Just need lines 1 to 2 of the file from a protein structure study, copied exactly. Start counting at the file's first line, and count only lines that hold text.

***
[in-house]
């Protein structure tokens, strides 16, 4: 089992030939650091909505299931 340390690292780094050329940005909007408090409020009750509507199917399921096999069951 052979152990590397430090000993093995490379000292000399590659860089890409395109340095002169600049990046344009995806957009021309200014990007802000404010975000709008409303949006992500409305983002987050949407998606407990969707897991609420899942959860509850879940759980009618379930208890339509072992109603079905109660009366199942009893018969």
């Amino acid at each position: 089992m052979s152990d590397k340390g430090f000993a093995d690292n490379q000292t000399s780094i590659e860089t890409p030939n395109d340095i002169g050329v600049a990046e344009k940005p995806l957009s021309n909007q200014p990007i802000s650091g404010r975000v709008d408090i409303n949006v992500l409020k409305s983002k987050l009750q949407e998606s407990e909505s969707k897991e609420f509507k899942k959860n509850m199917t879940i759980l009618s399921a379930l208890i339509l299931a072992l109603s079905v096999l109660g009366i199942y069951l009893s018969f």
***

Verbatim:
[in-house]
């Protein structure tokens, strides 16, 4: 089992030939650091909505299931 340390690292780094050329940005909007408090409020009750509507199917399921096999069951 052979152990590397430090000993093995490379000292000399590659860089890409395109340095002169600049990046344009995806957009021309200014990007802000404010975000709008409303949006992500409305983002987050949407998606407990969707897991609420899942959860509850879940759980009618379930208890339509072992109603079905109660009366199942009893018969």